While speaking on a national radio program, Finance Minister Bill Morneau was confronted by an unemployed Winnipeg man nearing his 60s who wanted to know what, if anything, the 2017-18 federal budget could do to help him find a new job. Despite being a capable and experienced debater in the House of Commons, Mr. Morneau could not answer him.

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This article was published 24/3/2017 (1761 days ago), so information in it may no longer be current.

Editorial

While speaking on a national radio program, Finance Minister Bill Morneau was confronted by an unemployed Winnipeg man nearing his 60s who wanted to know what, if anything, the 2017-18 federal budget could do to help him find a new job. Despite being a capable and experienced debater in the House of Commons, Mr. Morneau could not answer him.

Sure, he was quick to point out the boost to employment training, but Mr. Morneau failed to answer what someone who is nearing the end of their employment years can do to find work. These are people who have been downsized, let go or forced out and now in their late 50s and early 60s worry about their dwindling savings and their retirement. Is retraining really an option?

The nature of the workplace has changed dramatically with the rise of globalization, neo-liberalism and computerization. Unlike previous generations, there are no sure jobs anymore and anyone who says he can figure out what industry is going to be hot in the next decade is a liar. We’ve become a "throw away" society in more ways than one — companies throw away workers, just as we throw away clothing and old appliances. Unfortunately, the Liberal government has failed to address that reality.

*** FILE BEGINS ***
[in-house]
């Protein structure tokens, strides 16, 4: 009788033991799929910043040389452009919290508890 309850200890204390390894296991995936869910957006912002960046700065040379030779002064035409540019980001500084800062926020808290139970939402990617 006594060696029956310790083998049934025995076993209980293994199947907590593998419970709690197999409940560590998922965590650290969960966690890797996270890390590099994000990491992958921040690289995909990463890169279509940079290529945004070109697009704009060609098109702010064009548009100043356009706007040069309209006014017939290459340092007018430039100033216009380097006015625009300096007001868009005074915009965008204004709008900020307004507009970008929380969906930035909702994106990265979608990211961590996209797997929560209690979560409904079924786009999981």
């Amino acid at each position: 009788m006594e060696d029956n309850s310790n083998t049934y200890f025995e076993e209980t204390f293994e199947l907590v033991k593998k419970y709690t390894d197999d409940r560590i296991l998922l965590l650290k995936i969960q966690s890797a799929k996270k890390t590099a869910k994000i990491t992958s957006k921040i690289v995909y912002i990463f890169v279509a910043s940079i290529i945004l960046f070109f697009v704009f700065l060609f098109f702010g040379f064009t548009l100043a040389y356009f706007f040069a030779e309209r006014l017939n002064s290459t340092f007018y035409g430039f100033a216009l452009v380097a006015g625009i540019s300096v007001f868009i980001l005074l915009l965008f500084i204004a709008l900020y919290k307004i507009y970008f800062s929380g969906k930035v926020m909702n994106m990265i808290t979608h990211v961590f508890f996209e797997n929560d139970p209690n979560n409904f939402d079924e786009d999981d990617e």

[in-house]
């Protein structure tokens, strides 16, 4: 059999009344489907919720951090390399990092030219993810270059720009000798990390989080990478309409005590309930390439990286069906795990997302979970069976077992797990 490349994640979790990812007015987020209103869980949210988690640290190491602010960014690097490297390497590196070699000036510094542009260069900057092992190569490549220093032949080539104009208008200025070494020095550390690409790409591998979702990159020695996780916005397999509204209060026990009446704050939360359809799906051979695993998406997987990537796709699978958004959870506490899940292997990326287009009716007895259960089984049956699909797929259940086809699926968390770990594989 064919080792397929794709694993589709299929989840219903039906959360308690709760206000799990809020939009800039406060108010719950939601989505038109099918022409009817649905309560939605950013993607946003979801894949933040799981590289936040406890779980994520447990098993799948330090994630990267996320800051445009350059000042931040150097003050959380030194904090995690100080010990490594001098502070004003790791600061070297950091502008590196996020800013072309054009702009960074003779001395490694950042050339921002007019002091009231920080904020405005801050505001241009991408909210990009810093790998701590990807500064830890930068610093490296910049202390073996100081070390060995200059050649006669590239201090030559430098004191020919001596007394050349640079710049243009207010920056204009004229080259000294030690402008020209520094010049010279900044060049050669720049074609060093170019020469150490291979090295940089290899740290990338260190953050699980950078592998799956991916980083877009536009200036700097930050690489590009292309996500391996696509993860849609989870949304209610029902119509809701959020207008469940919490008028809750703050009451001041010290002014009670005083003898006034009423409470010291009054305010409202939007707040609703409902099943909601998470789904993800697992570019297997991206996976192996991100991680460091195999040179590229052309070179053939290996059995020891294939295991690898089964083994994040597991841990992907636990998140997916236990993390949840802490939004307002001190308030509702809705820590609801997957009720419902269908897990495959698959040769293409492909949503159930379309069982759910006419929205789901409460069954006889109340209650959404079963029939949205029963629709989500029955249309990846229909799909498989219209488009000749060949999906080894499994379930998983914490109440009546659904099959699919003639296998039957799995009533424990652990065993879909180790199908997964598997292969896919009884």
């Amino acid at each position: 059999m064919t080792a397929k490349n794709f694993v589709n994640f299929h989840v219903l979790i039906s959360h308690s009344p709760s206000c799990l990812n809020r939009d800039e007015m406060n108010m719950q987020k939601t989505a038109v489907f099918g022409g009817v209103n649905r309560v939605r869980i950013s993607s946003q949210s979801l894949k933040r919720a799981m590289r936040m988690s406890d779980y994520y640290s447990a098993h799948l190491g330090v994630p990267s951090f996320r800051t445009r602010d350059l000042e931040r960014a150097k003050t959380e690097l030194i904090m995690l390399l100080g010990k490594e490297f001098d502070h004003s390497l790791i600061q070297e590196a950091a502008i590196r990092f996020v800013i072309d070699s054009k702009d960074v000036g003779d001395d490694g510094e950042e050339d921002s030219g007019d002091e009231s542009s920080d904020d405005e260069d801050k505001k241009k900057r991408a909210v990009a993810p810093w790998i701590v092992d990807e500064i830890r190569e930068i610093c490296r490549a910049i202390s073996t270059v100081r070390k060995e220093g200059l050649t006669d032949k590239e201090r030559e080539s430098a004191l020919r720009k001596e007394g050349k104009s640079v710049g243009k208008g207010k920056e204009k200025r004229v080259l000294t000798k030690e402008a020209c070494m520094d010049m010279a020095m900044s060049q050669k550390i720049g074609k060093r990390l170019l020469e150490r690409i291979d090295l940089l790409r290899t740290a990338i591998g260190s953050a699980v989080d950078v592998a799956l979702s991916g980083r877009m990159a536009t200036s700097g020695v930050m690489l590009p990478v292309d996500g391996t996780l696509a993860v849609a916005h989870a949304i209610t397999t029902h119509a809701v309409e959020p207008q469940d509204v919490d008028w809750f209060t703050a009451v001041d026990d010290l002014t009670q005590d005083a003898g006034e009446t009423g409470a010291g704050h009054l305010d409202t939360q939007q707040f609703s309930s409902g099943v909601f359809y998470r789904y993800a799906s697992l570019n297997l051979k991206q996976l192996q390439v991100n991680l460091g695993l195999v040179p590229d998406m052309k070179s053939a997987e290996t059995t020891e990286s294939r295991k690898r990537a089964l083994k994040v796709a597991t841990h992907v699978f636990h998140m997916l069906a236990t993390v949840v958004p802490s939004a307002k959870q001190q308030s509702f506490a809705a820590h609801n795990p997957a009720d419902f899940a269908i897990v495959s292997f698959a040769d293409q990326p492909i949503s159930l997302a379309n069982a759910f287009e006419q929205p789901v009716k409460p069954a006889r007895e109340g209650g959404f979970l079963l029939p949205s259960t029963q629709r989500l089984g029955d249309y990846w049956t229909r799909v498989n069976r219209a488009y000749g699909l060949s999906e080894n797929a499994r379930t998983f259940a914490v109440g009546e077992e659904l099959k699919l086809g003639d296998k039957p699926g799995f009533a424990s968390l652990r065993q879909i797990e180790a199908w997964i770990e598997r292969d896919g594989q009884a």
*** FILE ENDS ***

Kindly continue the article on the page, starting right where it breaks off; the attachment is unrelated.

Mr. Morneau did suggest that investments in the Canada Pension Plan mean Canadians can retire knowing that this public safety net is available to them, but a retirement relying on CPP and Old Age Security is a meagre one at best, particularly in urban areas where the cost of housing is expensive and particularly for those who are retiring with debt.

While there has been a lot of concern raised about millennials — young people who are under-employed or unemployed despite university education — the plight of the 50-something who’s facing an uncertain future doesn’t seem to resonate as much. The additional problem of being middle aged and on the job market is the competition with someone younger, brighter and certainly less exhausted.

When you go into the United States, particularly in the rust belt, you see what happens when governments don’t pay attention to this group. U.S. President Donald Trump’s vow to "make America great again" was a welcome message to those who bought into the idea of being "company men" (or women) only to see their employers close shop and move on in a bid to make more profit and keep the one per cent happy. How do you retrain a whole town?

The rise of the so-called alt-right, the conservative and often sexist and xenophobic movement that has lately gained prominence, has taken full advantage of their disappointment, and Canada is not immune. You have only to go to Fort McMurray, Alta., or Oakville, Ont., to see that despair. Mr. Morneau, along with his Liberal colleagues, likes to talk about "middle-class anxiety," but in his response to the Winnipeg caller, it’s clear he doesn’t really understand what that’s all about.

Statistics Canada figures released a study in 2014 about the effect of layoffs on older workers. The study determined that of the men who left full-time jobs from the ages of 55 to 59, more than 62 per cent found work within a year. For women, about 57 per cent found work. The pay was much lower in most cases.

Yes, let’s focus on transition and skill development. Focus on job training in a dynamic economy with industries that are increasingly global. But the federal government would be wise to also recognize not just the "middle-class anxiety" but "middle-age anxiety" that’s keeping people up at night.